Preprint Article Version 1 Preserved in Portico This version is not peer-reviewed

Divide et Impera: An In Silico Screening Targeting HCMV ppUL44 Processivity Factor Homodimerization Identifies Small Molecules Inhibiting Viral Replication

Version 1 : Received: 20 November 2020 / Approved: 23 November 2020 / Online: 23 November 2020 (08:29:23 CET)

How to cite: Ghassabian, H.; Falchi, F.; Timmoneri, M.; Mercorelli, B.; Loregian, A.; Palù, G.; Alvisi, G. Divide et Impera: An In Silico Screening Targeting HCMV ppUL44 Processivity Factor Homodimerization Identifies Small Molecules Inhibiting Viral Replication. Preprints 2020, 2020110560 (doi: 10.20944/preprints202011.0560.v1). Ghassabian, H.; Falchi, F.; Timmoneri, M.; Mercorelli, B.; Loregian, A.; Palù, G.; Alvisi, G. Divide et Impera: An In Silico Screening Targeting HCMV ppUL44 Processivity Factor Homodimerization Identifies Small Molecules Inhibiting Viral Replication. Preprints 2020, 2020110560 (doi: 10.20944/preprints202011.0560.v1).

Abstract

Human cytomegalovirus (HCMV) is a leading cause of severe diseases in immunocompromised individuals, including AIDS and transplanted patients, and in congenitally infected newborns. The utility of available drugs is limited by poor bioavailability, toxicity, and emergence of resistant strains. Therefore, it is crucial to identify new targets of therapeutic intervention. Among the latter, viral protein-protein interactions are becoming increasingly attractive. Since dimerization of HCMV DNA polymerase processivity factor ppUL44 plays an essential role in the viral life cycle being required for oriLyt-dependent DNA replication, we performed an in silico screening and selected 18 small molecules (SMs) potentially interfering with ppUL44 homodimerization. Antiviral assays using recombinant HCMV TB40-UL83-YFP in the presence of the selected SMs led to the identification of four active compounds. The most active one, B3, also efficiently inhibited AD169 in plaque reduction assays and impaired replication of an AD169-GFP reporter virus and its ganciclovir-resistant counterpart to a similar extent. As assessed by Western blotting experiments, treatment of infected cells with B3 specifically reduced viral gene expression starting from 48 h post infection, consistent with activity on viral DNA synthesis. Therefore, inhibition of ppUL44 dimerization could represent a new class of HCMV inhibitors, complementary to those targeting the DNA polymerase catalytic subunit or the viral terminase complex.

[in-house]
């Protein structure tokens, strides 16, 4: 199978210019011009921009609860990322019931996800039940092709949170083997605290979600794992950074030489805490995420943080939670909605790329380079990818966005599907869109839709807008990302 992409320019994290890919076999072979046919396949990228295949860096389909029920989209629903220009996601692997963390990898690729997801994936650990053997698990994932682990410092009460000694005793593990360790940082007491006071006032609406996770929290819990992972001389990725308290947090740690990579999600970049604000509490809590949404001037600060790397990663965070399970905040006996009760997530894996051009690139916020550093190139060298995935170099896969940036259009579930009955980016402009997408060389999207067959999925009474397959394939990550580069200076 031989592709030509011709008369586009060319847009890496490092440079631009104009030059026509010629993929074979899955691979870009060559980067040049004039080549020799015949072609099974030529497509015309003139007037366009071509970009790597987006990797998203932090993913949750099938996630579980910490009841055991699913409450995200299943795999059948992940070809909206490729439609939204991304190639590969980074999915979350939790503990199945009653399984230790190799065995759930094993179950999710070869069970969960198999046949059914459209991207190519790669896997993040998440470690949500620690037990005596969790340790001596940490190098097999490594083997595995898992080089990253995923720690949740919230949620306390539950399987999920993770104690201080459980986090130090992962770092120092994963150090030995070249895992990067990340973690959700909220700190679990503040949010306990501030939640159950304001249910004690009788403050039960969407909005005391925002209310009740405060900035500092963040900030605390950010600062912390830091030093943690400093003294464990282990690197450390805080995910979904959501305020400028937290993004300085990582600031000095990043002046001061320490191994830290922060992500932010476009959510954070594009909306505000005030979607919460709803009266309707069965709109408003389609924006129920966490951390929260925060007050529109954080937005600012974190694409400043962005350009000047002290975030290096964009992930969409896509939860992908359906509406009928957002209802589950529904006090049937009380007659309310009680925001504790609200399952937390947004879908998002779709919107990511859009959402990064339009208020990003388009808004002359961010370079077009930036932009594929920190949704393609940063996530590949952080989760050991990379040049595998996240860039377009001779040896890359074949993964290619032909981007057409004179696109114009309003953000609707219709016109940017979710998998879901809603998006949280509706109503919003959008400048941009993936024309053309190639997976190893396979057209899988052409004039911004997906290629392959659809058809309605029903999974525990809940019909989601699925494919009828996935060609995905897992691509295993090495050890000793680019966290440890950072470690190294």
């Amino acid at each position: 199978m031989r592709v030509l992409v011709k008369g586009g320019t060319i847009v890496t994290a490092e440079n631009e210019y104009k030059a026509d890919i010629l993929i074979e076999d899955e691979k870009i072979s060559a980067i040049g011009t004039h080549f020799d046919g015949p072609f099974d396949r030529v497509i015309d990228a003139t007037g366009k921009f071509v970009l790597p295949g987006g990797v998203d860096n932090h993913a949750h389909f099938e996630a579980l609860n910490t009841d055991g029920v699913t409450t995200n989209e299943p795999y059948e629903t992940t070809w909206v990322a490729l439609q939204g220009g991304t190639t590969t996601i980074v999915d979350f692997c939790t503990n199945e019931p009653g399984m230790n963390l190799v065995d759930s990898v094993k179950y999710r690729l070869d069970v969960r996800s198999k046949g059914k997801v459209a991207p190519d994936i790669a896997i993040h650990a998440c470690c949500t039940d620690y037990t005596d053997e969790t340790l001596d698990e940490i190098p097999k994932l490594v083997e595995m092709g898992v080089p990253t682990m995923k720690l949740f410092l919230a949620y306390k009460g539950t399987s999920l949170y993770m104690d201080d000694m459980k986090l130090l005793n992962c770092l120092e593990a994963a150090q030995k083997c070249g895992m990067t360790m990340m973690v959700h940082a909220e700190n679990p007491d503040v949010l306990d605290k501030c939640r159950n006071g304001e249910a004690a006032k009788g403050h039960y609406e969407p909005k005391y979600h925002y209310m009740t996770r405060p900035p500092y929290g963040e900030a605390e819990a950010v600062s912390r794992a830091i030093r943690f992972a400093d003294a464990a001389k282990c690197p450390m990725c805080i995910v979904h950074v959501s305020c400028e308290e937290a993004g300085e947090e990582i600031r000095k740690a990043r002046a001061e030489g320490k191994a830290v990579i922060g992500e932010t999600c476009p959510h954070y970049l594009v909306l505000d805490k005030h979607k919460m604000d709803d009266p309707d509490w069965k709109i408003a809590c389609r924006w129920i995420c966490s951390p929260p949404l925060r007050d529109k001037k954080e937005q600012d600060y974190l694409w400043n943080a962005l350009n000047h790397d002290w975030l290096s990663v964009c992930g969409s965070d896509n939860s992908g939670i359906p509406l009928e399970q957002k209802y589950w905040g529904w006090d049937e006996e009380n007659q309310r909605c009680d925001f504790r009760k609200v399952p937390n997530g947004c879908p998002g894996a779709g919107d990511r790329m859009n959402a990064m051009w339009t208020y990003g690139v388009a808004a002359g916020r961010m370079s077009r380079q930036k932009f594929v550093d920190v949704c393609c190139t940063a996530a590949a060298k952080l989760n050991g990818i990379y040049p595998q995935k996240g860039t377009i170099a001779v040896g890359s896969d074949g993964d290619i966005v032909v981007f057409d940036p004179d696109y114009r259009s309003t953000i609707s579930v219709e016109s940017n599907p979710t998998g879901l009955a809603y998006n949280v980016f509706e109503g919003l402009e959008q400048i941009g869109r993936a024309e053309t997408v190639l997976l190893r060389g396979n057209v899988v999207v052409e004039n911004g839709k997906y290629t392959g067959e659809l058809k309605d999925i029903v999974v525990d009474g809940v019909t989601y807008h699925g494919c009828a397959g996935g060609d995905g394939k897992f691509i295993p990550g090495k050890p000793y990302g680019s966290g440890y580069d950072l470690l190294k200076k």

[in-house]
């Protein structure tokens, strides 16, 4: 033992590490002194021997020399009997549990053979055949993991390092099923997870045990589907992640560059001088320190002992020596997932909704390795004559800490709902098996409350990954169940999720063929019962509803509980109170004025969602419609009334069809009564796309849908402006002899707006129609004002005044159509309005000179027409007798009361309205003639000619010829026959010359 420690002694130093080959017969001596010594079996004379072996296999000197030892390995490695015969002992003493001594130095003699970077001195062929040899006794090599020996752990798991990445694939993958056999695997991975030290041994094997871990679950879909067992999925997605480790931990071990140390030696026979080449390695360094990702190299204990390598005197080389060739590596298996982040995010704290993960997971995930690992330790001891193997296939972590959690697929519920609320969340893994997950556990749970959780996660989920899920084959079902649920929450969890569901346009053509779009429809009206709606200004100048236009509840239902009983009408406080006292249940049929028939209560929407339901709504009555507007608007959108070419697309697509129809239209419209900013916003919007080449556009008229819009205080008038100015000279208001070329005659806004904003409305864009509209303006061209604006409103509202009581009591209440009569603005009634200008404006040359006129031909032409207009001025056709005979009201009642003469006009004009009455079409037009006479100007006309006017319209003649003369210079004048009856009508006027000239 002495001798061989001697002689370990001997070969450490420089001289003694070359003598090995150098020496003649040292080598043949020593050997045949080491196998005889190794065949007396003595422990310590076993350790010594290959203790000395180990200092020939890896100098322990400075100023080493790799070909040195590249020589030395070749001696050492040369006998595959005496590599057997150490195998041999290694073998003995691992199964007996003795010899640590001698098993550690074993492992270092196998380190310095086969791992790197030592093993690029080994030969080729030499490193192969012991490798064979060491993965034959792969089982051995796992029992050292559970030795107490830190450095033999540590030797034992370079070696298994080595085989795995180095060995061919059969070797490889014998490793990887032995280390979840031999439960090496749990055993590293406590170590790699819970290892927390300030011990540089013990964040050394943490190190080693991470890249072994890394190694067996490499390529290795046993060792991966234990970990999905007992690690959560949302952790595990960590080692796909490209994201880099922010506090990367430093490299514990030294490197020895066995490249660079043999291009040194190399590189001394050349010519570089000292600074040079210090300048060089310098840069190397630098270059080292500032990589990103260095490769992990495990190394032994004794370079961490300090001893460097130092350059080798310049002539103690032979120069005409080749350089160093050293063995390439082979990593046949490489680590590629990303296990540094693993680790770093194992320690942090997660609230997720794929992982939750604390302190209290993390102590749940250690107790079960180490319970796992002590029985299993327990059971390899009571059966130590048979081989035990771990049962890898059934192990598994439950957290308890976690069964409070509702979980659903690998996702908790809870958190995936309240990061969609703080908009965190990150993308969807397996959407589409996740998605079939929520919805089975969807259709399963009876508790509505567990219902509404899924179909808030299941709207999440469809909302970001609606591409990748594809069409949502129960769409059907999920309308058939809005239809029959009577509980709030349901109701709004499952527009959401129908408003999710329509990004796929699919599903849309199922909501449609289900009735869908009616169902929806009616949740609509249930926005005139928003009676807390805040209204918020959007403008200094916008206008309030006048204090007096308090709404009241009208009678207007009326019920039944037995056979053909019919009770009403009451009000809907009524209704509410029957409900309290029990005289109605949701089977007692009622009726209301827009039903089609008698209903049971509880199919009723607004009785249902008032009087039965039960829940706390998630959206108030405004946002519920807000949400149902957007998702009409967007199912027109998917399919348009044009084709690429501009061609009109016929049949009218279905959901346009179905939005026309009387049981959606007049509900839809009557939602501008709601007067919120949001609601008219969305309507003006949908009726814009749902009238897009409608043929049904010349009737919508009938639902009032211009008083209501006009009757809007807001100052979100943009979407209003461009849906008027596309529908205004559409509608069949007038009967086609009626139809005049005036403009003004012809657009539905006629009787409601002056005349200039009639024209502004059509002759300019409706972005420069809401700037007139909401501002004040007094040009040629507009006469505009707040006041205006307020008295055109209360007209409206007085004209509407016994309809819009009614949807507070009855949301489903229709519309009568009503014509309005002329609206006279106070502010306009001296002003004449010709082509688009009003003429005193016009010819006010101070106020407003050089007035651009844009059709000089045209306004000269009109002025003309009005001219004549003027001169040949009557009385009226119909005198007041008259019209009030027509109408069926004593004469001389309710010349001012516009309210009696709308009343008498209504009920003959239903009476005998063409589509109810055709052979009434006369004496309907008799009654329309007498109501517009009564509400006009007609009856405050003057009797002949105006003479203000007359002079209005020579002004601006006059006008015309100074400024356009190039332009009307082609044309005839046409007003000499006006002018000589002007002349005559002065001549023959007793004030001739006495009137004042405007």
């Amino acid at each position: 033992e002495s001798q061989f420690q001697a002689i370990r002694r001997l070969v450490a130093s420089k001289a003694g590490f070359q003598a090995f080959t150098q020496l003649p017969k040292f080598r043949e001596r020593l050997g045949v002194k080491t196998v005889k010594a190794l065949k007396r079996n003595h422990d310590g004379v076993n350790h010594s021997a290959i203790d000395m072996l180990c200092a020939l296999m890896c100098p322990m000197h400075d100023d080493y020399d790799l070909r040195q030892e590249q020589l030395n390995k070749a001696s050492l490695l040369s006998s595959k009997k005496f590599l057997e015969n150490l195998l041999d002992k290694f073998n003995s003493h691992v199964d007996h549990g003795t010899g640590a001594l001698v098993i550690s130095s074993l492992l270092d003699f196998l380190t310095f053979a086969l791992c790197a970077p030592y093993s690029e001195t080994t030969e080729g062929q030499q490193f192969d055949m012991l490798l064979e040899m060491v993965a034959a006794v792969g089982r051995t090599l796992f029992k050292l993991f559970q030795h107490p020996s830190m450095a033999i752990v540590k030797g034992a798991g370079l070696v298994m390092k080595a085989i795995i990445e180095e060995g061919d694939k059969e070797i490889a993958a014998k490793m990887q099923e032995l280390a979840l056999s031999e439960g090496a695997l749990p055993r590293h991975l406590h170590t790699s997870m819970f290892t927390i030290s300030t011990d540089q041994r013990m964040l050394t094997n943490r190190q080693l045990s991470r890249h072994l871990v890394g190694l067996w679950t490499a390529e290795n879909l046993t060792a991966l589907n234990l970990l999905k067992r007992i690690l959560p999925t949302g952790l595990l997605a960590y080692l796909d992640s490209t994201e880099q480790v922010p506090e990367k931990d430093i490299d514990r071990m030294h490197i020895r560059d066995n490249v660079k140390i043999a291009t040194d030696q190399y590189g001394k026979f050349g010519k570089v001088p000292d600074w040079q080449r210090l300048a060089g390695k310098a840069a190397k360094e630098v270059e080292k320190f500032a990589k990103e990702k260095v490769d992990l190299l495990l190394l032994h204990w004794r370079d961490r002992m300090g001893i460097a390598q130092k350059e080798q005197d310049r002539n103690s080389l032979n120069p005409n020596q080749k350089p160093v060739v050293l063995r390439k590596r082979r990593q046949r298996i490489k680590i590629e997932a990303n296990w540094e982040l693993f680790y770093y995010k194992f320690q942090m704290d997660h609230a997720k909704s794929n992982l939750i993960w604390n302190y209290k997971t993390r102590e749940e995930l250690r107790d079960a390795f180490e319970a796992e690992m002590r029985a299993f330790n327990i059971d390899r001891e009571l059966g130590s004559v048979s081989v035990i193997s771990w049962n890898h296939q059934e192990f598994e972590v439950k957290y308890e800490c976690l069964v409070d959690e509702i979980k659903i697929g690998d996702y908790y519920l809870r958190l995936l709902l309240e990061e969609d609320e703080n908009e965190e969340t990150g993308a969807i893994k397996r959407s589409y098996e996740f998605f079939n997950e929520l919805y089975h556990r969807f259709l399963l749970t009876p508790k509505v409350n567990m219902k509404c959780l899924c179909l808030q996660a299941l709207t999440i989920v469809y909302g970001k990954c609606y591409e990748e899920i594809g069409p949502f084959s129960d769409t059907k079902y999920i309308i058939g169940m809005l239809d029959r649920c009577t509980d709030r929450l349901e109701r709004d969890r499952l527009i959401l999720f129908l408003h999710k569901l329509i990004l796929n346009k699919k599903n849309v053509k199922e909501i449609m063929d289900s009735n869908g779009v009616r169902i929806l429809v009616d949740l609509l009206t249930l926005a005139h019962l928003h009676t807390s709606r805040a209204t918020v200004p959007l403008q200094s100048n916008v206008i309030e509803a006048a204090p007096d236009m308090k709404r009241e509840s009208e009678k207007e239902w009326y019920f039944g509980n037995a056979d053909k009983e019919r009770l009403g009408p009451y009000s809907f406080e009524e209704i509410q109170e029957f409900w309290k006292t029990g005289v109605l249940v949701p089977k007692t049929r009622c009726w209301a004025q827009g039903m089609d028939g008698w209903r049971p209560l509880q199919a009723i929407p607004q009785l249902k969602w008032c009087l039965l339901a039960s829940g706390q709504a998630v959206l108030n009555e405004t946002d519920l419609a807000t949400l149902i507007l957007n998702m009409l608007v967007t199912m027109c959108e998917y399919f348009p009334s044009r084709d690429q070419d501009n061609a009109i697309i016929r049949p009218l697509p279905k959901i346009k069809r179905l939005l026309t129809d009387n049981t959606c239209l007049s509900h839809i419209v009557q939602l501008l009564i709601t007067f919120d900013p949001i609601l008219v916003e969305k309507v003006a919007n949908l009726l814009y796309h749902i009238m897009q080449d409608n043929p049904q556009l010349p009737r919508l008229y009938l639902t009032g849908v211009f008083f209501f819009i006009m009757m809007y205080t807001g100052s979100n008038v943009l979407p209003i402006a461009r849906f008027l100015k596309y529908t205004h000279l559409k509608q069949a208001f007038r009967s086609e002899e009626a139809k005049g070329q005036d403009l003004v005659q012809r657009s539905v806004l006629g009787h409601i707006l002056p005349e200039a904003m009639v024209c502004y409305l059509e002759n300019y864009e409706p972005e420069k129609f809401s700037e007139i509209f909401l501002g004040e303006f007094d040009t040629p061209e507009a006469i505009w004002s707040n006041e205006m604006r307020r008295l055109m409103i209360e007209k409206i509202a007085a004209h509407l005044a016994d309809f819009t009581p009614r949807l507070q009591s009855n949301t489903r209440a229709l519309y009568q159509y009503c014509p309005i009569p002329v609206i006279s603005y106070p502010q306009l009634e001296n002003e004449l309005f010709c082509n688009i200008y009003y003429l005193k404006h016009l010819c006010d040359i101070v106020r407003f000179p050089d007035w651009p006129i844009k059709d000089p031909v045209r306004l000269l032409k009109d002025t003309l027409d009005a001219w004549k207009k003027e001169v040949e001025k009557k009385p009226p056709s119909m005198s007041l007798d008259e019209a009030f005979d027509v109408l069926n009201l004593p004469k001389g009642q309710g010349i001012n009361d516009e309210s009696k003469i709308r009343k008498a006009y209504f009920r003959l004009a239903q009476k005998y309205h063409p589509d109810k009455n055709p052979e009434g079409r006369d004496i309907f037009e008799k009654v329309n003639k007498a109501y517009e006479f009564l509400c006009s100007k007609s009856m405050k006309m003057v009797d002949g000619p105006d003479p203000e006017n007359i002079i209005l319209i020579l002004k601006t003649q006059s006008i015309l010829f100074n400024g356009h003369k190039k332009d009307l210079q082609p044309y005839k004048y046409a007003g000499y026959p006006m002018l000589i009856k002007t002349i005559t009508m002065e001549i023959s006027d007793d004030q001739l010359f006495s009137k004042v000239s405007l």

Subject Areas

HCMV; protein-protein interactions; small molecules; ppUL44; PAP; pUL54; antivirals; screening

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